“What were you taught about periods?” asked the Jagori official. The question drew a shy, lowered gaze from a group of adolescent girls that it was addressed to. The fact that the supervisor was a male further did not help in eliciting a reply from them. They looked down or sideways, trying to avoid eye contact lest they be picked to answer. A woman standing away from the group encouraged them, “C’mon! Tell them what you learnt!”. A couple of minutes of cajoling later, one of them mustered the strength to reply- “We should use pads when menstruating. Even if one uses cloth, they should make sure to dry it in the sun post washing the cloth to ensure that all the germs are killed”. Encouraged by the response, another girl chimed in, adding a couple of other health-related tips she had been taught in the last Jagori session on health and hygiene.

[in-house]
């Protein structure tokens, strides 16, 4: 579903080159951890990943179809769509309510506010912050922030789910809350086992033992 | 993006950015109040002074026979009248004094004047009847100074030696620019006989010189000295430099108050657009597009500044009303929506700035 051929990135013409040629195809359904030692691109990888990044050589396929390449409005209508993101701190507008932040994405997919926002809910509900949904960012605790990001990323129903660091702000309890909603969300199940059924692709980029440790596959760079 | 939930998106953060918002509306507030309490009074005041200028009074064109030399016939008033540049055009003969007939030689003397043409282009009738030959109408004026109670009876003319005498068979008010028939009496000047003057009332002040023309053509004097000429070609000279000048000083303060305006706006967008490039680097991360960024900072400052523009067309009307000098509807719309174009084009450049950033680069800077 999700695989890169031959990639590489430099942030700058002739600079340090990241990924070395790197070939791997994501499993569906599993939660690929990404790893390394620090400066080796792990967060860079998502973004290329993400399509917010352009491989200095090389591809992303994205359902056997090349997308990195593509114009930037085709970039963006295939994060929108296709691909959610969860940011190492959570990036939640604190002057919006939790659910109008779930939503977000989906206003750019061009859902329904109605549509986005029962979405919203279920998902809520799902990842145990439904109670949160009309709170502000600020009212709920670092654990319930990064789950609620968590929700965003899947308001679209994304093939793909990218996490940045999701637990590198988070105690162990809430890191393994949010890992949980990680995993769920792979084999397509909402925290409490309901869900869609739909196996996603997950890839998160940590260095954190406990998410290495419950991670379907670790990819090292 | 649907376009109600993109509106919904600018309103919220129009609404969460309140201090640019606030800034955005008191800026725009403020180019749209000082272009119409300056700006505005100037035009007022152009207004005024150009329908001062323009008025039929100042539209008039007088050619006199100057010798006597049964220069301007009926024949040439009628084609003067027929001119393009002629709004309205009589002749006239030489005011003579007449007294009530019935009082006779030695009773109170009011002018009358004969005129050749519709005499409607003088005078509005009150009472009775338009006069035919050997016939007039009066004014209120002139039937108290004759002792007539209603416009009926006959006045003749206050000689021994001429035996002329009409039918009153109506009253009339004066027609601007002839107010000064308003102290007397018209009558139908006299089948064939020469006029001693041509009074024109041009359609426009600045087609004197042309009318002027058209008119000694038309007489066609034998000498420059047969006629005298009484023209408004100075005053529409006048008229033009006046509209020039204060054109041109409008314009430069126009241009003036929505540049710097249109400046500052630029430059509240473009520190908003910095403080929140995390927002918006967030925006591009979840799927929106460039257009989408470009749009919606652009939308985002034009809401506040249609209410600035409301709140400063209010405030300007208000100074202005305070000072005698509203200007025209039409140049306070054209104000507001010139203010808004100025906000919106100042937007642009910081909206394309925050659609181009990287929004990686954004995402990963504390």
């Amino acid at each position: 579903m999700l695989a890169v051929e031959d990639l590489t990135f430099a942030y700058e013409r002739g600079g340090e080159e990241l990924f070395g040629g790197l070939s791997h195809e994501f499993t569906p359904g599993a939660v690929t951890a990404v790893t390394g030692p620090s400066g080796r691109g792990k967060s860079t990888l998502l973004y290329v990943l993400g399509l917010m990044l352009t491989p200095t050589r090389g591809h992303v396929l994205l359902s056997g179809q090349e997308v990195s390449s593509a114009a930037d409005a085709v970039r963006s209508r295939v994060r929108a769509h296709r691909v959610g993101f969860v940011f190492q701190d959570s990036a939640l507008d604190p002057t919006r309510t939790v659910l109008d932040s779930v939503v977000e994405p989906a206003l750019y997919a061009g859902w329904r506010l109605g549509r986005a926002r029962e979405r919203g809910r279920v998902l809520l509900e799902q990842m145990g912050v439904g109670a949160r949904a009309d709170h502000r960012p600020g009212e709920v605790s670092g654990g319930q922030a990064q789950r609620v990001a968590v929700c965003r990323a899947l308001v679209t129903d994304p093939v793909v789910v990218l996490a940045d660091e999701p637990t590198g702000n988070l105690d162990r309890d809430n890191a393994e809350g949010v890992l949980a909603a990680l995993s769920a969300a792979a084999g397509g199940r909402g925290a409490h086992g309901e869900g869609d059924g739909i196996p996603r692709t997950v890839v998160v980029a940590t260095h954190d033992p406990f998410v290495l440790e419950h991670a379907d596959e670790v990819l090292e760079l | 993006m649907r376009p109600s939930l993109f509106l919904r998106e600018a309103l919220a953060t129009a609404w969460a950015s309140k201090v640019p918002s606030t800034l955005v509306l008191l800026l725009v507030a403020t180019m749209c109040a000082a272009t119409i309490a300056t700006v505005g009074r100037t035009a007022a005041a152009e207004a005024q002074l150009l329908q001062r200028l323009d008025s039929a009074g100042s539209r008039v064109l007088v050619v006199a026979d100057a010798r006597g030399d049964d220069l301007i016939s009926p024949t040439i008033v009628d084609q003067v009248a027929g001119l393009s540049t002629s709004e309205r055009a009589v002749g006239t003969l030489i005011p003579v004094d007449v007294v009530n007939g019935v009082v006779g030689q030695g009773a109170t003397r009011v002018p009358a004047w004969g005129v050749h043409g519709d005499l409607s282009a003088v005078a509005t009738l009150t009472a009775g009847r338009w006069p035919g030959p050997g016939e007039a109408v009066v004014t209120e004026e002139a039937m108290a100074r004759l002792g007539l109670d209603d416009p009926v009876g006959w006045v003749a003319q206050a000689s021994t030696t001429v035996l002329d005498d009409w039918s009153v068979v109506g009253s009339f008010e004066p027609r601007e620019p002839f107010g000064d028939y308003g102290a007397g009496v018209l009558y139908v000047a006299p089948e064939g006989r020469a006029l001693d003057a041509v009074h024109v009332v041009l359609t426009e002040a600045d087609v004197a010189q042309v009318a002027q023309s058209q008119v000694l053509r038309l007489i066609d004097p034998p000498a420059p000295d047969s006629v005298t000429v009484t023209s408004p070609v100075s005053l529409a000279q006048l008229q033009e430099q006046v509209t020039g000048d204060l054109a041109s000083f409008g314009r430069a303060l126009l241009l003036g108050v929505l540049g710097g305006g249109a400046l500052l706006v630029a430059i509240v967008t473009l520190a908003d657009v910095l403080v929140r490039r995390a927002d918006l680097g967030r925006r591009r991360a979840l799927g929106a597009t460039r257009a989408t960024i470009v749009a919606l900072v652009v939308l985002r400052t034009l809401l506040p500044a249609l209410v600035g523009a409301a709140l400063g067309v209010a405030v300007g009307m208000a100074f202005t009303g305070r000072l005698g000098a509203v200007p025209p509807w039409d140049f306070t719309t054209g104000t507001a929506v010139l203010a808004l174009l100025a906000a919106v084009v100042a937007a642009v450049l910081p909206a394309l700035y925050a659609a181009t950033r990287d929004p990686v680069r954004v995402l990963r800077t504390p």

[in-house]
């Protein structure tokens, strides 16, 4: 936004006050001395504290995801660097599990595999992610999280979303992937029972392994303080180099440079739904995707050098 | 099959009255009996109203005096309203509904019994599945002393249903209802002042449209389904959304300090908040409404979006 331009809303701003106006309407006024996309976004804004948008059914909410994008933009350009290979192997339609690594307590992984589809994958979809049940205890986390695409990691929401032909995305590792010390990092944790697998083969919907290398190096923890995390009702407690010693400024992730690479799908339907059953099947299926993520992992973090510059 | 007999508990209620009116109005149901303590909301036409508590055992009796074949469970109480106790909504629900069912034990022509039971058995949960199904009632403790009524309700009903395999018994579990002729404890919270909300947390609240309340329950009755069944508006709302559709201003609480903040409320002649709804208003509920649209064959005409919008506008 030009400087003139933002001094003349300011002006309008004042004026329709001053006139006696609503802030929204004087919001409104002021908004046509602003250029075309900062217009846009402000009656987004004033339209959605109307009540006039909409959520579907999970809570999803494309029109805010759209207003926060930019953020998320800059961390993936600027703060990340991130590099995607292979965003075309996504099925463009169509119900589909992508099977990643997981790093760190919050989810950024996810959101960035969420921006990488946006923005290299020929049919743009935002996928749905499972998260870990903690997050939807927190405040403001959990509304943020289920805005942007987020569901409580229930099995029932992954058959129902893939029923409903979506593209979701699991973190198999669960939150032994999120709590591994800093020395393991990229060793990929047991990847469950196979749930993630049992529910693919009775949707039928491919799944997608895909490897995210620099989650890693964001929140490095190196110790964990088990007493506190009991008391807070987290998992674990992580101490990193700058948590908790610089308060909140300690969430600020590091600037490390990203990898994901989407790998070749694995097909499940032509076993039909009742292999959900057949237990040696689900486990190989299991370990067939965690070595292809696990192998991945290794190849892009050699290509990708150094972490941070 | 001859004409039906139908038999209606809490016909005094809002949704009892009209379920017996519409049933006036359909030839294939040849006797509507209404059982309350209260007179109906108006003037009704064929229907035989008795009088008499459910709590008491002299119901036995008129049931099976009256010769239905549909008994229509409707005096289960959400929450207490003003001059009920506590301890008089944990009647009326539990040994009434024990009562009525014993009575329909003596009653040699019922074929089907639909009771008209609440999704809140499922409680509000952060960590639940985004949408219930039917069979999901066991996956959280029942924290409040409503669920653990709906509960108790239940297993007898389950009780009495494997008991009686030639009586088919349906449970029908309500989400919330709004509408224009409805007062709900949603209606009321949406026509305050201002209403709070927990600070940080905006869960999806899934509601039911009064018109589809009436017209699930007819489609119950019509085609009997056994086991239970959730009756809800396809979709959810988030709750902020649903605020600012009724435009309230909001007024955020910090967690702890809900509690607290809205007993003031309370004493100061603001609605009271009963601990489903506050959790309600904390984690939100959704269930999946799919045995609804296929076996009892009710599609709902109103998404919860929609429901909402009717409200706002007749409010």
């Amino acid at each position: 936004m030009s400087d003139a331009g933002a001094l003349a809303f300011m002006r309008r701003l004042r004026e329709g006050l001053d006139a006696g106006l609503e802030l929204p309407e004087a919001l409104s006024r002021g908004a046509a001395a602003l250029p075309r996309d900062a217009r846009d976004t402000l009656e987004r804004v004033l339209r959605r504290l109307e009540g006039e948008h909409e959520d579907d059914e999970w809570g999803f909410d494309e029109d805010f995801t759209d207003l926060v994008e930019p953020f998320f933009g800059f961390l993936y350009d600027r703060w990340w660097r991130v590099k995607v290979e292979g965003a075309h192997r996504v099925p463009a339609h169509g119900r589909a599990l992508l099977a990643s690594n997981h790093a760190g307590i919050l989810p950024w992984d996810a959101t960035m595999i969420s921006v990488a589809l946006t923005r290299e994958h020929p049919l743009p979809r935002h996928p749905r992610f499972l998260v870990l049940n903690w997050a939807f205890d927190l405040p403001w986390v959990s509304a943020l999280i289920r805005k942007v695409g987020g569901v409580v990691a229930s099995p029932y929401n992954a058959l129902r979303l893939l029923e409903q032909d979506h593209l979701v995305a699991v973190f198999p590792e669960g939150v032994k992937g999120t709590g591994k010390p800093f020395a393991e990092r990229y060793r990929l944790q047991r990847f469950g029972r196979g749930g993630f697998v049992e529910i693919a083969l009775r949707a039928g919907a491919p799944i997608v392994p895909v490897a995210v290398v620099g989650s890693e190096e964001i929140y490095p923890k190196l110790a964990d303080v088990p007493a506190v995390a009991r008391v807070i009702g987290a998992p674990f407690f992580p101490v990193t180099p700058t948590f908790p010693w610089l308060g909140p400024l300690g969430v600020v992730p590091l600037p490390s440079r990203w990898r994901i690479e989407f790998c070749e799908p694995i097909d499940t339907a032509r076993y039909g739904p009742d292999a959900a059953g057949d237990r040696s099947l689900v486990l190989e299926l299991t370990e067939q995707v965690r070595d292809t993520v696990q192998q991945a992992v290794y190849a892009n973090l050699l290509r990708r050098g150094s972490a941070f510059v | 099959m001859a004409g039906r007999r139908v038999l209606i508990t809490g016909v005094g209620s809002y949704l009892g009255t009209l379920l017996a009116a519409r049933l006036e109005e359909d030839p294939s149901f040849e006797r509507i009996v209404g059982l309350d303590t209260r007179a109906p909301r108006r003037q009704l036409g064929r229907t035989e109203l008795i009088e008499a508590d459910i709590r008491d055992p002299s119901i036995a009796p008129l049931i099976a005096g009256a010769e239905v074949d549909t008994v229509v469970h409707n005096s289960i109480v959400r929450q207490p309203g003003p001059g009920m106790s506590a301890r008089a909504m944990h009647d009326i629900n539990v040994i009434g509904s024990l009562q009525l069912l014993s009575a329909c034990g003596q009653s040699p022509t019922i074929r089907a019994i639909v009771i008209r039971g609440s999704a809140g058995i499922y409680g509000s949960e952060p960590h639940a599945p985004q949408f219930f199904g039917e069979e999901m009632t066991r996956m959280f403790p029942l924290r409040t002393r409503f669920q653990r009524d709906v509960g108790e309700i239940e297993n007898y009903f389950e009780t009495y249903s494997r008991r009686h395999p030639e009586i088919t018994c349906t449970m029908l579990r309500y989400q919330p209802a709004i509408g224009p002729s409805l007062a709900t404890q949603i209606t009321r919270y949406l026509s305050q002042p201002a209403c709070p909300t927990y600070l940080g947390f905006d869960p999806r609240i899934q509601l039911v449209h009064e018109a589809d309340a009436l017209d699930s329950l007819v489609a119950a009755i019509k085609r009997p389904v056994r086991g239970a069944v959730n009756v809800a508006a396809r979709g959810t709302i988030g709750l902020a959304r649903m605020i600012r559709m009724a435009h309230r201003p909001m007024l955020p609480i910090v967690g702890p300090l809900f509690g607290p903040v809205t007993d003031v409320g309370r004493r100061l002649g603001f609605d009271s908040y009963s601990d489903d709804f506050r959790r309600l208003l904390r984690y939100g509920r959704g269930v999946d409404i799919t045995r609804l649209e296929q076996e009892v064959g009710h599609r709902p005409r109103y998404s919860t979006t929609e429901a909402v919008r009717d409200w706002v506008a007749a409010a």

The atmosphere was now a lot more open and engaged. “Do you talk about your periods with your brothers?”, one of us asked. “No!”, came a shy reply from one of them. “Why?”, a co-fellow asked which was followed by an awkward exchange of glances.
What followed was a discussion on the stigma attached to broaching the topic of menstruation. Why were they embarrassed to discuss such a natural process? What led to the feeling of shame often associated with menstruation?